The Naval Research Laboratory–Navy Operational Global Atmospheric Prediction System (NRL–NOGAPS) Relaxed Arakawa–Schubert Scheme (RAS2) uses a variant of the original AS scheme based on a discrete form of the parameterization developed by Lord and Arakawa (1980) and Lord et al. (1982). The closure is simplified by allowing the environment to be modified through relaxation similar to the RAS scheme by Moorthi and Suarez (1992). In this formulation, the ensemble cloud model is generalized to include the effects of a simple cloud-scale moist downdraft. It also includes the low-level moistening effects due to the evaporation of convective precipitation. The moist static energy is conserved during both of these moist processes.

d. NCEP Simplified Arakawa–Schubert Scheme

In the National Centers for Environmental Prediction (NCEP) Simplified Arakawa–Schubert Scheme (SAS), penetrative convection is simulated following Pan and Wu (1995), which is based on AS as simplified by Grell (1993) and with a saturated downdraft. The cloud ensemble is reduced to only one cloud type with detrainment only from its top. Similar to the original AS scheme, it includes the effects of moisture detrainment from convective clouds, warming from environmental subsidence, and convective stabilization in balance with the large-scale destabilization rate. Differing from the general AS formulation, which requires the presence of large-scale atmospheric destabilization with time, SAS uses the rate of change in stability as a major factor to determine a convection trigger. It differs from the Grell scheme in the triggering details and the link to large-scale variables. While AS schemes, including Grell, respond to changes in CAPE, the SAS responds, instead, to differences between model CAPE and a climatological CAPE (from tropical oceans) that varies with cloud height. Over land the scheme allows the atmosphere to completely eliminate CAPE and buoyancy in the presence of large-scale upward vertical motion at the cloud base.

e. NCAR Zhang–McFarlane Scheme

The National Center for Atmospheric Research (NCAR) Zhang–McFarlane Scheme (ZM) is a simplified cumulus parameterization scheme developed for climate modeling and reported in Zhang and McFarlane (1995). This scheme is based on a plume ensemble concept somewhat similar to the original proposition of AS and addresses penetrative deep convection. The scheme, first tested on a column model, attains equilibrium where large-scale humidity in the tropics in the presence of convection is less than the saturation limit. It includes an ensemble of entraining updrafts with an evaporatively driven ensemble of convective-scale downdrafts. Here the scheme is simplified to address the issues of quasi equilibrium by stating that the same initial mass flux characterizes the cloud-base mass flux for updrafts and cloud-top mass flux for downdrafts. Furthermore, it is assumed that the fractional entrainment rates are limited to certain values dictated by large-scale thermodynamical structure. In this formulation quasi equilibrium is accomplished when the production of convective available energy balances the consumption of this quantity by moist convection. Convective available energy is generated by the combined actions of surface fluxes of heat, moisture, radiative cooling, and large-scale ascent. The rest of the formulation is quite similar to that of the simplified AS scheme.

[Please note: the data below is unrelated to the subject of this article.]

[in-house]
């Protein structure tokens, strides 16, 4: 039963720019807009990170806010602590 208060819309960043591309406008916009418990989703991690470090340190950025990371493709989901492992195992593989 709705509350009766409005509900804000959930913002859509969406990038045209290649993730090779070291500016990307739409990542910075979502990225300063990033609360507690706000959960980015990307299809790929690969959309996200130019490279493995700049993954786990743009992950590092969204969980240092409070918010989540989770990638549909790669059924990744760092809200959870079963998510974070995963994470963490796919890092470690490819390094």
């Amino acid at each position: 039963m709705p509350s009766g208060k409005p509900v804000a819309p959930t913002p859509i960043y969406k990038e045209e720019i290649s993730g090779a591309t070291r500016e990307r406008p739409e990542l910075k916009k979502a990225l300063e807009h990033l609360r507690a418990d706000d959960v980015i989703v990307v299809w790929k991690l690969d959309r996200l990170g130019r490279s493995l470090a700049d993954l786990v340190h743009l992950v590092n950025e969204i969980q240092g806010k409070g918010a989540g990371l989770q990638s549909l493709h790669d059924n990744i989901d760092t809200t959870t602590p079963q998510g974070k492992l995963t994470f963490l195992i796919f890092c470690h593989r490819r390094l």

f. NRL–NOGAPS Emanuel Scheme

The NRL–NOGAPS Emanuel Scheme (ECS) is described in two papers, Emanuel (1991) and Emanuel and Zivkovic-Rothman (1999). Here deep cumulus convection is designed to penetrate the level of neutral buoyancy of the parcel originating as an undiluted subcloud-layer air. Entrained air is what mostly constitutes the mass of these convective clouds. This scheme permits strong saturated downdrafts even in the absence of rain. Stabilization of the boundary layer is accomplished by evaporation of falling rain initiated by the unsaturated downdrafts. An important ingredient of this scheme is the “buoyancy sorting,” a notion introduced by Raymond and Blyth (1986), which assumes that a spectrum of cloud air mixes with different mixing fractions by ascending or descending to the level of vanishing buoyancy. Mixing in clouds is highly intermittent and inhomogeneous in this scheme. Two precipitation formation processes are central in this scheme, that is, the Bergeron–Findeisen and a stochastic coalescence mechanism. This scheme uses a mass flux parameterization where the flux transport is across various sorted levels; this is accomplished by a predictive equation for the mass flux. The roots of convection are assumed to arise from a level where the maximum value of moist static energy is found below the level of an equivalent potential temperature (θe) minimum. This permits several possible vertical levels where initiation of convection can occur. Precipitation is generated from prescribed cloud water thresholds for each sample of cloud air.